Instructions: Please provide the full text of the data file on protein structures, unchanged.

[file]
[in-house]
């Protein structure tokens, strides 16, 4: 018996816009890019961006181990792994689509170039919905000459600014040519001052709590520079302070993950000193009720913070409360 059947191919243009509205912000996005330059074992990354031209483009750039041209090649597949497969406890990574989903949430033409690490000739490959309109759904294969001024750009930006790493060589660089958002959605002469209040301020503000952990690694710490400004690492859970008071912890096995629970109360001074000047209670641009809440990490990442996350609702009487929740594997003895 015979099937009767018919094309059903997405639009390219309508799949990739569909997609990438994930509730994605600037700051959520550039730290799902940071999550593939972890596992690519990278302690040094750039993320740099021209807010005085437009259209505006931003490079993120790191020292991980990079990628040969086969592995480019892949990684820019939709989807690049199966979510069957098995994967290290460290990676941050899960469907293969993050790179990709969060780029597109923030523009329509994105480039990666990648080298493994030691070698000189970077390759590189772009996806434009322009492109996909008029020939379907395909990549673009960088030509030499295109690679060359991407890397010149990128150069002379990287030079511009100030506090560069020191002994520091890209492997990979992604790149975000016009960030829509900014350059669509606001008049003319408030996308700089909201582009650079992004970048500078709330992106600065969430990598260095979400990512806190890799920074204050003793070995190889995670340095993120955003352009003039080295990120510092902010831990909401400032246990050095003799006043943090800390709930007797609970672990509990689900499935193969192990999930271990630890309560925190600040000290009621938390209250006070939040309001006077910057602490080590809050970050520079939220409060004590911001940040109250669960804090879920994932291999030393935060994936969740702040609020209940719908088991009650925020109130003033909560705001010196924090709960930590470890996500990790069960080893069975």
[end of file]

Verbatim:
[in-house]
């Protein structure tokens, strides 16, 4: 018996816009890019961006181990792994689509170039919905000459600014040519001052709590520079302070993950000193009720913070409360 059947191919243009509205912000996005330059074992990354031209483009750039041209090649597949497969406890990574989903949430033409690490000739490959309109759904294969001024750009930006790493060589660089958002959605002469209040301020503000952990690694710490400004690492859970008071912890096995629970109360001074000047209670641009809440990490990442996350609702009487929740594997003895 015979099937009767018919094309059903997405639009390219309508799949990739569909997609990438994930509730994605600037700051959520550039730290799902940071999550593939972890596992690519990278302690040094750039993320740099021209807010005085437009259209505006931003490079993120790191020292991980990079990628040969086969592995480019892949990684820019939709989807690049199966979510069957098995994967290290460290990676941050899960469907293969993050790179990709969060780029597109923030523009329509994105480039990666990648080298493994030691070698000189970077390759590189772009996806434009322009492109996909008029020939379907395909990549673009960088030509030499295109690679060359991407890397010149990128150069002379990287030079511009100030506090560069020191002994520091890209492997990979992604790149975000016009960030829509900014350059669509606001008049003319408030996308700089909201582009650079992004970048500078709330992106600065969430990598260095979400990512806190890799920074204050003793070995190889995670340095993120955003352009003039080295990120510092902010831990909401400032246990050095003799006043943090800390709930007797609970672990509990689900499935193969192990999930271990630890309560925190600040000290009621938390209250006070939040309001006077910057602490080590809050970050520079939220409060004590911001940040109250669960804090879920994932291999030393935060994936969740702040609020209940719908088991009650925020109130003033909560705001010196924090709960930590470890996500990790069960080893069975």